Australian Vintage sells another key vineyard, announces Chairman’s resignation

July 11, 2024
By Cody Profaca

Seppeltsfield has successfully purchased Barossa Valley’s Lyndoch vineyard from debt-riddled Australian Vintage Limited. The sale follows on from an ASX announcement made by Australian Vintage yesterday confirming it had successfully secured a purchaser for the Belvino-owned Balranald Vineyard in the Riverina

According to Seppeltsfield’s Executive Chairman and Proprietor Warren Randall, the acquisition “is a strong addition to our already dominant position in the Barossa Valley landscape.

“China’s demand for luxury Australian wines prior to the tariffs was very strong and the Lyndoch Barossa Valley vineyard acquisition offered Seppeltsfield an opportunity to fortify our supply volumes of luxury wines for a thirsty market,” he added.

Seppeltsfield is owned by The Randall Wine Group, Australia’s largest private luxury vineyard holder spanning over 3735 acres. Seppeltsfield, its primary asset, has vineyard holdings in excess of “4,000 acres [over 1,600ha], growing 10,000 tonnes, producing nearly 10 million bottles of luxury Barossa Valley wine every year,” said Randall.

Today, Australian Vintage has also announced the immediate resignation of non-executive Chairman Richard Davis.

“On behalf of the entire Board and Executive Committee, I would like to thank Richard for his dedication and service to the company over more than 15 years,” said Peter Perrin, Acting CEO.

“He has made an invaluable contribution and will be missed.”

Australian Vintage has started its search for a new Chair and non-executive director to replace the position vacated by Richard Davis. Meanwhile, John Davies will serve as Interim non-executive Chair.

The Barossa Vineyard Lyndoch vineyard sold by Australian Vintage to Seppeltsfield is a 93 hectare plot planted to mature Shiraz, Cabernet Sauvignon, Mataro and Grenache. Australian Vintage’s other vineyard being sold, the Balranald vineyard which was leased to Australian Vintage by Belvino, has a total vineyard size of 548 hectares and is currently responsible for an annual yield of 11,000-13,000 tonnes, which is just under 1% of the 1.43 million tonnes produced in Australia in the 2023-2024 vintage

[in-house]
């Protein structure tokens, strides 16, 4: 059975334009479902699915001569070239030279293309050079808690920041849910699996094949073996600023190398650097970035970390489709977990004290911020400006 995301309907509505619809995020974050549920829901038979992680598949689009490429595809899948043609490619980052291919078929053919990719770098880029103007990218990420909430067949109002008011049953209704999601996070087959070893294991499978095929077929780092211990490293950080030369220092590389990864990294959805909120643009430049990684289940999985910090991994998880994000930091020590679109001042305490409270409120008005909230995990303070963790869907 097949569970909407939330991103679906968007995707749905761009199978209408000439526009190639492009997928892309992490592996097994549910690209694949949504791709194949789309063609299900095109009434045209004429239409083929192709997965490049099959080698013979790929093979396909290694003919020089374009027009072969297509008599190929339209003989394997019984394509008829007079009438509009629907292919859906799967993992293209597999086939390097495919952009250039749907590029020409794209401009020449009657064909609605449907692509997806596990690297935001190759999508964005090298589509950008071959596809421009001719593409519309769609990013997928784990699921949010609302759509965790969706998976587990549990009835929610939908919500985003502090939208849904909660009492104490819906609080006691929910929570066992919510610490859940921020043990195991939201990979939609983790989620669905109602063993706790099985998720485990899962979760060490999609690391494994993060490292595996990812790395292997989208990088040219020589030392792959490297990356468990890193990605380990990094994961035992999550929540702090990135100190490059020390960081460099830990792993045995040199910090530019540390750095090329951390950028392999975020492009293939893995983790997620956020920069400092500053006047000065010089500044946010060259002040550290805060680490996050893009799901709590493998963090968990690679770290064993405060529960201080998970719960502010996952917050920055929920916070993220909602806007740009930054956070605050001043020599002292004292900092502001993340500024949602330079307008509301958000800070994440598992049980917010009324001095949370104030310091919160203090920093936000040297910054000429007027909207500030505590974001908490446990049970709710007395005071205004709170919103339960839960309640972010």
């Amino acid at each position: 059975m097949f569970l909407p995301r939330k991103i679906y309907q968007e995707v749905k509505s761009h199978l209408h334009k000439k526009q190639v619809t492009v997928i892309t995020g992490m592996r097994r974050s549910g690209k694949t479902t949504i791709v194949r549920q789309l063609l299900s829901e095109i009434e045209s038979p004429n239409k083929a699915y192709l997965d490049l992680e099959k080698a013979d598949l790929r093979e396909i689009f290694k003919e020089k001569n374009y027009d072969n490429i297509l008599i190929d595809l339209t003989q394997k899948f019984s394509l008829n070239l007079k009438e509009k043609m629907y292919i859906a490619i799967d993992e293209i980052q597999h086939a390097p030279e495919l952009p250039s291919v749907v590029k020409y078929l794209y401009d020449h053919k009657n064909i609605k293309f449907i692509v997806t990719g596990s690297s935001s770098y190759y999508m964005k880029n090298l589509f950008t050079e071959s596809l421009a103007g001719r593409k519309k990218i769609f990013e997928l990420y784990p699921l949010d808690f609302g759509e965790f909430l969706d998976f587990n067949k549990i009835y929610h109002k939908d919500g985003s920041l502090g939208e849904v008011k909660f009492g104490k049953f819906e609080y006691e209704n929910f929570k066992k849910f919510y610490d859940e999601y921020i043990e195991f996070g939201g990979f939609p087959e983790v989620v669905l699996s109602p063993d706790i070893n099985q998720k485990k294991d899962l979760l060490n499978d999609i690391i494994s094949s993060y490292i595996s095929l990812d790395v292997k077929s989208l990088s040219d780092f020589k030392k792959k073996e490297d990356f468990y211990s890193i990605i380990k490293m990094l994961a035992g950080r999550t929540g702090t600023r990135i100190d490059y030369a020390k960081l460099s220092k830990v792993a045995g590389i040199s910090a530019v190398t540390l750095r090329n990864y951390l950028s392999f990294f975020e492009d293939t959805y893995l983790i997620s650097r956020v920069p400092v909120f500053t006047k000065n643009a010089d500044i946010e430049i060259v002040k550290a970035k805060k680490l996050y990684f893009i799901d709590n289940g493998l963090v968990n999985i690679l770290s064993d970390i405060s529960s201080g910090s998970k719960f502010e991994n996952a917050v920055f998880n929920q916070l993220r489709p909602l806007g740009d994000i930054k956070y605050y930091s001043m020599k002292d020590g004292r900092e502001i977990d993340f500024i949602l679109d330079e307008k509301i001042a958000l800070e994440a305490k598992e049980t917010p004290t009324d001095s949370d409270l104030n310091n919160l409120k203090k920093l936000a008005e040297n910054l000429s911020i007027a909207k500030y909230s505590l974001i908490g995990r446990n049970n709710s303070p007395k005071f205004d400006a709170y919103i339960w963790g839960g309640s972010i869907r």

In May, Australian Vintage cancelled its lease on the Balranald vineyard seven years ahead of its scheduled expiry date in a decision that hopes to provide the wine group with “flexibility in its sourcing strategy in a changing environment,” with expected net cash flow benefits of $12.6 million over the remaining lease term,” read yesterday’s ASX announcement. Following this, the extent of Australian Vintage’s struggle has become increasingly evident, with shares falling to lowest level since 2010 following a $15 million equity raising. Since then, the wine group has completed a secondary Retail Entitlement Offer, which raised an additional $4.9 million in capital.

The $19.9 million equity raising was initially announced after Australian Vintage entered into a trading halt at the end of last month shortly after receiving correspondence from Accolade Wines that it was no longer in a position to continue merger discussions.

Despite its current difficult positioning, Australian Vintage remains the category leader in targeted product innovation, with 37% of its total margin earned through products that didn’t exist five years ago. This includes its mid-strength McGuigan Mid range of 7% abv wines.


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